Dealing With Financial Turmoil
The tanking economy, credit crunch, housing crisis, and
rising unemployment rate of 2008 have put money (or, rather, the
lack of it) at the very top of parents' minds, especially as
we enter a new year, a new recession, and a new
In 2008 an already slow economy practically came to a screeching
halt. Seemingly reliable corporate giants and age-old banks
collapsed or asked for government rescues to the tune of hundreds
of billions of dollars. As the stock market struggled to stay
afloat, one major company after another begged for lifelines.
Automakers teetered as banks and credit card companies cut back on
credit lines, making it tough even for people with good credit to
get a car. Companies doled out pink slips in droves, and the worst
unemployment rate in decades showed no signs of letting up. House
prices plunged and more families faced foreclosure on their
No doubt, the economy will continue to take center stage
throughout 2009, as families tighten their purse strings further
and brace themselves for even more economic setbacks. Even the
basics - rent/mortgage, gas, groceries, heating oil, child care,
health care - may become a difficult burden for usually financially
What to Watch:
As countries continue to reel from a global recession, more and
more children here and abroad will go hungry or face homelessness.
Many families on the brink will resort to buying unhealthy, cheaper
foods and put once-routine checkups, medications, and immunizations
on the backburner. And less money for charitable giving could mean
scarcer resources for those newly in distress. There may be fewer
dollars for scientific research and the fight against threats such
as measles, tuberculosis, malaria, hunger, and AIDS worldwide.
The fragile economy may get worse before it gets better. Now,
it's essential for many (if not most) households to learn how
to live with less - and do it within their means, instead of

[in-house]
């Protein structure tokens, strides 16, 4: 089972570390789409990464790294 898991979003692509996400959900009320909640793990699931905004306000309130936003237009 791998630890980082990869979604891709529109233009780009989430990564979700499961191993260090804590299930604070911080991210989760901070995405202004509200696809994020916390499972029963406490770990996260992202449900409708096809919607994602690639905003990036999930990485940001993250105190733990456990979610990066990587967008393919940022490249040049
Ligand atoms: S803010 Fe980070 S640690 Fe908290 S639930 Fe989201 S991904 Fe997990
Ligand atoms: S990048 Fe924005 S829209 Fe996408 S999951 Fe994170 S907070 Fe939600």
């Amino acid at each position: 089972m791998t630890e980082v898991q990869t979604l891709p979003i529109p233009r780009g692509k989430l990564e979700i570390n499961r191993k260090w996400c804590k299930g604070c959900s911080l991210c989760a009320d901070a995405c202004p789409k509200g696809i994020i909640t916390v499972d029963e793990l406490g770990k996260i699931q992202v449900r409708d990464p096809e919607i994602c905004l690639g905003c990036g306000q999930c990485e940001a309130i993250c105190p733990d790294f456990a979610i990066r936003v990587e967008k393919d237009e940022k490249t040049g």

falling back on credit or loans.
Parents have an additional challenge: helping their children
through these difficult times. Even if they don't always say
so, kids are very aware of the tension felt by their parents. As
with many things, the best approach is for parents to talk to kids
about what's going on and how their family will cope. Kids may
not be interested in the global economy, but they are interested in
what is happening to them and their family.
It's OK to say "no," set limits, and tell them
that there's a limited amount of money in the family budget.
Honesty is key but too many details might be too upsetting,
especially for younger children. If nothing else, our collective
money crunch is a prime opportunity to teach kids of all ages
important lessons about separating "wants" from
"needs," delaying gratification, and earning the things
they truly want. After all, food, heat, and a roof over their heads
come before toys, "in" clothes, or a teen's new
Family Money Troubles
Financial Management During Crisis
Financial Woes? How to Talk to Kids When Money's Tight
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Note: All information is for educational purposes only. For specific medical advice,
diagnoses, and treatment, consult your doctor.
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